Rod grew up in a stable family in a small community. At the age of 18, he fell in with the wrong crowd and started using alcohol and drugs, heading down a path that caused friction in his once happy household. His family didn’t know how to help him, and he wasn’t ready to change. Rod left home and took a bus to Toronto.
More than thirty years later, Covenant House still holds a special place in Rod’s heart. He sought refuge in February 1985, three years after we opened. Since then, we have offered opportunity and hope to more than 90,000 young people.
As we mark our 34th anniversary this February, we reflect on changes like our growth to become the country’s largest agency for homeless youth and the increasing complex needs of the young people we serve.
When Rod arrived in Toronto, he tried to attend a city high school and couch surf, but that didn’t work out. One bitter winter evening when he had nowhere to go, Rod found Covenant House. He was immediately given a shower and treated for scabies.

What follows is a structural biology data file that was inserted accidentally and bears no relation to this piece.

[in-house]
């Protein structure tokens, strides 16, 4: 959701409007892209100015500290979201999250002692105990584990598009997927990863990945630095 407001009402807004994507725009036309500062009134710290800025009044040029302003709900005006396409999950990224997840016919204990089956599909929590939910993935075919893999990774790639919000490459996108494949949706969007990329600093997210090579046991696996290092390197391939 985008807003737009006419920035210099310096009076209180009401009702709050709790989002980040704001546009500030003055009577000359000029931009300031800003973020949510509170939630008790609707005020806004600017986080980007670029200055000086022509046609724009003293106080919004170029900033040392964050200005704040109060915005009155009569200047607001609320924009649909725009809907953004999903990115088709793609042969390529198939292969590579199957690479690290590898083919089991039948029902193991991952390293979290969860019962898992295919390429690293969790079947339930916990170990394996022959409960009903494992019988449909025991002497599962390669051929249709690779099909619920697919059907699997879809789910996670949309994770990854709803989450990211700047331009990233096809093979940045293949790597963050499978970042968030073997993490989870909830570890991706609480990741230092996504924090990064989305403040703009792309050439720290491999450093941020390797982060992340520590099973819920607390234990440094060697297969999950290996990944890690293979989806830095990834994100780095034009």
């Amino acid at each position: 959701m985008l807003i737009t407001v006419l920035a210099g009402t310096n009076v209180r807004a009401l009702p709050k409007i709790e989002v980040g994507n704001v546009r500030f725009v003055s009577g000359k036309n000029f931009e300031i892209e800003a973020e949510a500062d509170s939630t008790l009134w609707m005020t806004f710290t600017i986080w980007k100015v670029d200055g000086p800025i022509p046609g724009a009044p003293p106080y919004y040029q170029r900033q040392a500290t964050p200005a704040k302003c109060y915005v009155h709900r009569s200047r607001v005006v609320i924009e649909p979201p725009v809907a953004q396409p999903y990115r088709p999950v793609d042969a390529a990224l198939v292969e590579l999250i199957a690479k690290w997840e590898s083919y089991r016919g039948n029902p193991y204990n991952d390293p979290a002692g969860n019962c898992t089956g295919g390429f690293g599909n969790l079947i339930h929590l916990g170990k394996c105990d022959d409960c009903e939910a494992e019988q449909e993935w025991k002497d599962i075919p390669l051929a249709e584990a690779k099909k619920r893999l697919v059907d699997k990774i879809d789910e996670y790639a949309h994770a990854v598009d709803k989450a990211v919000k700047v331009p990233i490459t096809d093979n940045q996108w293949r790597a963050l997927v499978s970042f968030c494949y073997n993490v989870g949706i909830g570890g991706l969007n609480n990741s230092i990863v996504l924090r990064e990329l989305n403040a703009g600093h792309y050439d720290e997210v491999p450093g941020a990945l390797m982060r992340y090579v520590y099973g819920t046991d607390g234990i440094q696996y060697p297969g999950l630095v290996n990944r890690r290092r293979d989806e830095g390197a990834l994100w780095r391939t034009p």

“For the first time since leaving home, I felt safe,” he said. “I never felt judged. I realized this was the place where I’d be given a chance.”
Rod settled in to the house’s routine quite well. While he searched for a job, he could rely on three meals a day and a safe, warm place to sleep. “Without Covenant House, I would have slept on the street that February,” Rod told us. “I think they saved my life.”
He eventually landed a part-time job at a pizza place and tried to get his life back on track.
Soon after, Rod decided to return home. He was still using drugs and alcohol, but with the support of family, he was determined to change. He attended an Alcoholics Anonymous program and has moved on with his life.
Today Rod is married to his high school sweetheart, is the proud father of seven children ranging in age from three to 23, and owns his own business.
Looking back to that time, he feels that things might have turned much worse had he not come to our doors that cold night in 1985, and he’s glad that he did.
“If you are struggling, there are people who want to help. Looking back, I might not be alive. Fortunately, I found help. Thanks to Covenant House, I’m here today.”